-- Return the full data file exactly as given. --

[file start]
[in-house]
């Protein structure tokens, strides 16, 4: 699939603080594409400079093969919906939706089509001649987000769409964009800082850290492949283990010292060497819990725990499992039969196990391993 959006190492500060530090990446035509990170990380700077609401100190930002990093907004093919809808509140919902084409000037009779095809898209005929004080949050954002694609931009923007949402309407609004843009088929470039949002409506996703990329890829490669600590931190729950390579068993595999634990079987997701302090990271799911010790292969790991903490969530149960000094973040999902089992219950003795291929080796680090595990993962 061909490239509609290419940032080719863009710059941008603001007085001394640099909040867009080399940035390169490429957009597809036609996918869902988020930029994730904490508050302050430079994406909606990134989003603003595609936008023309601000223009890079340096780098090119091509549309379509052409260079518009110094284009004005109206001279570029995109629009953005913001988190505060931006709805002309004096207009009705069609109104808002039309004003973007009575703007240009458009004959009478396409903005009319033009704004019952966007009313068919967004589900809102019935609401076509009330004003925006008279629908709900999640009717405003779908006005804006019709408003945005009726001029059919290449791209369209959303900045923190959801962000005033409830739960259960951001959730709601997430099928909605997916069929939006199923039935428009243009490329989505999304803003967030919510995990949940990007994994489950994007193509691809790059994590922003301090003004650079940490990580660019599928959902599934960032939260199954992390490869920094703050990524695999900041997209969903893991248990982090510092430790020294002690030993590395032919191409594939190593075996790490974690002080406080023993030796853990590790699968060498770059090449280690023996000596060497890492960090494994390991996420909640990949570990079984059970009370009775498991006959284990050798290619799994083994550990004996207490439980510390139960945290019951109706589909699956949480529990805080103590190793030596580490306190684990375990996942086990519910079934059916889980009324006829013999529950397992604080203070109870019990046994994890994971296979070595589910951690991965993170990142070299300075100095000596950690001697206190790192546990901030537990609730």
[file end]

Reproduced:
[in-house]
């Protein structure tokens, strides 16, 4: 699939603080594409400079093969919906939706089509001649987000769409964009800082850290492949283990010292060497819990725990499992039969196990391993 959006190492500060530090990446035509990170990380700077609401100190930002990093907004093919809808509140919902084409000037009779095809898209005929004080949050954002694609931009923007949402309407609004843009088929470039949002409506996703990329890829490669600590931190729950390579068993595999634990079987997701302090990271799911010790292969790991903490969530149960000094973040999902089992219950003795291929080796680090595990993962 061909490239509609290419940032080719863009710059941008603001007085001394640099909040867009080399940035390169490429957009597809036609996918869902988020930029994730904490508050302050430079994406909606990134989003603003595609936008023309601000223009890079340096780098090119091509549309379509052409260079518009110094284009004005109206001279570029995109629009953005913001988190505060931006709805002309004096207009009705069609109104808002039309004003973007009575703007240009458009004959009478396409903005009319033009704004019952966007009313068919967004589900809102019935609401076509009330004003925006008279629908709900999640009717405003779908006005804006019709408003945005009726001029059919290449791209369209959303900045923190959801962000005033409830739960259960951001959730709601997430099928909605997916069929939006199923039935428009243009490329989505999304803003967030919510995990949940990007994994489950994007193509691809790059994590922003301090003004650079940490990580660019599928959902599934960032939260199954992390490869920094703050990524695999900041997209969903893991248990982090510092430790020294002690030993590395032919191409594939190593075996790490974690002080406080023993030796853990590790699968060498770059090449280690023996000596060497890492960090494994390991996420909640990949570990079984059970009370009775498991006959284990050798290619799994083994550990004996207490439980510390139960945290019951109706589909699956949480529990805080103590190793030596580490306190684990375990996942086990519910079934059916889980009324006829013999529950397992604080203070109870019990046994994890994971296979070595589910951690991965993170990142070299300075100095000596950690001697206190790192546990901030537990609730």